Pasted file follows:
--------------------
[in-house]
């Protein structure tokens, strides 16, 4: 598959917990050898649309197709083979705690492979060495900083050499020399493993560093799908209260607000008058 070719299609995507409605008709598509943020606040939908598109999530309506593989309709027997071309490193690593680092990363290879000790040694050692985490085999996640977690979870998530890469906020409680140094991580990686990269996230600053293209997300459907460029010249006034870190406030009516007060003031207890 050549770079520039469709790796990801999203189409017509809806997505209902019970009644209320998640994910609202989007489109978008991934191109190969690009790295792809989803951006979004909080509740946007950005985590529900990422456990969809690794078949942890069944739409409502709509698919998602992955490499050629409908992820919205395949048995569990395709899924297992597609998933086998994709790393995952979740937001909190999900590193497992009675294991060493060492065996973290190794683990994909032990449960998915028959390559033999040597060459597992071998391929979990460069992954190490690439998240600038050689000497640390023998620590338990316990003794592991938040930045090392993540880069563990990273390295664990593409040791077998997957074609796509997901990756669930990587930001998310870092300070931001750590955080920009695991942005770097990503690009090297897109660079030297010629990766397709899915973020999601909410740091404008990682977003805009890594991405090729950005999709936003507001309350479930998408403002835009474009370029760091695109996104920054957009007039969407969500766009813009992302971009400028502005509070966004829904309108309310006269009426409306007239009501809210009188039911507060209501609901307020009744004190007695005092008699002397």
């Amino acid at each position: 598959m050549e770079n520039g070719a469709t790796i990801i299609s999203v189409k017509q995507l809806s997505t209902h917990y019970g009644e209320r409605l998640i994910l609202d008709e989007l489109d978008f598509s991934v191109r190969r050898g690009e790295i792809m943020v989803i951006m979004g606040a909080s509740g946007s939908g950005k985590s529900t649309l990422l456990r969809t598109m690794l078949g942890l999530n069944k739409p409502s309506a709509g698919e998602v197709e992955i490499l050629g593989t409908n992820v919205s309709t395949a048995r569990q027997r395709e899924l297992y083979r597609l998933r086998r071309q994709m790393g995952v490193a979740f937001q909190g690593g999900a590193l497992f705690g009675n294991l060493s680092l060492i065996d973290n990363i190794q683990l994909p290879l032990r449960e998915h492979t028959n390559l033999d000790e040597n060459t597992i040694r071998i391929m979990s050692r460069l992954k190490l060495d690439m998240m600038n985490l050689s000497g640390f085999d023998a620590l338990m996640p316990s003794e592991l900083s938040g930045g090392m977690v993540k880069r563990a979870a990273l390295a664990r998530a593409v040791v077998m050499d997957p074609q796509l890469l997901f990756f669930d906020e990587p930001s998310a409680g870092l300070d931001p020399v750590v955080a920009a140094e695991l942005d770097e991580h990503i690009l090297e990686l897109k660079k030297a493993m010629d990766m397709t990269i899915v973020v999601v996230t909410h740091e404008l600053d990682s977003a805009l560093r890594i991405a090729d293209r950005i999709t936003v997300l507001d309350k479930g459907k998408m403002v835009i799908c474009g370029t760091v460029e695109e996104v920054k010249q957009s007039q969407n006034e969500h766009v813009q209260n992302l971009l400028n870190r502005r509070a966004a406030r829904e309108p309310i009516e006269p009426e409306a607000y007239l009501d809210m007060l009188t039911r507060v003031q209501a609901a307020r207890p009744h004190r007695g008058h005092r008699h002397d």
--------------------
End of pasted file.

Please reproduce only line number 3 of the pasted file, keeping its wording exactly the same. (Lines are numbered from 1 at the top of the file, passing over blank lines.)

């Amino acid at each position: 598959m050549e770079n520039g070719a469709t790796i990801i299609s999203v189409k017509q995507l809806s997505t209902h917990y019970g009644e209320r409605l998640i994910l609202d008709e989007l489109d978008f598509s991934v191109r190969r050898g690009e790295i792809m943020v989803i951006m979004g606040a909080s509740g946007s939908g950005k985590s529900t649309l990422l456990r969809t598109m690794l078949g942890l999530n069944k739409p409502s309506a709509g698919e998602v197709e992955i490499l050629g593989t409908n992820v919205s309709t395949a048995r569990q027997r395709e899924l297992y083979r597609l998933r086998r071309q994709m790393g995952v490193a979740f937001q909190g690593g999900a590193l497992f705690g009675n294991l060493s680092l060492i065996d973290n990363i190794q683990l994909p290879l032990r449960e998915h492979t028959n390559l033999d000790e040597n060459t597992i040694r071998i391929m979990s050692r460069l992954k190490l060495d690439m998240m600038n985490l050689s000497g640390f085999d023998a620590l338990m996640p316990s003794e592991l900083s938040g930045g090392m977690v993540k880069r563990a979870a990273l390295a664990r998530a593409v040791v077998m050499d997957p074609q796509l890469l997901f990756f669930d906020e990587p930001s998310a409680g870092l300070d931001p020399v750590v955080a920009a140094e695991l942005d770097e991580h990503i690009l090297e990686l897109k660079k030297a493993m010629d990766m397709t990269i899915v973020v999601v996230t909410h740091e404008l600053d990682s977003a805009l560093r890594i991405a090729d293209r950005i999709t936003v997300l507001d309350k479930g459907k998408m403002v835009i799908c474009g370029t760091v460029e695109e996104v920054k010249q957009s007039q969407n006034e969500h766009v813009q209260n992302l971009l400028n870190r502005r509070a966004a406030r829904e309108p309310i009516e006269p009426e409306a607000y007239l009501d809210m007060l009188t039911r507060v003031q209501a609901a307020r207890p009744h004190r007695g008058h005092r008699h002397d």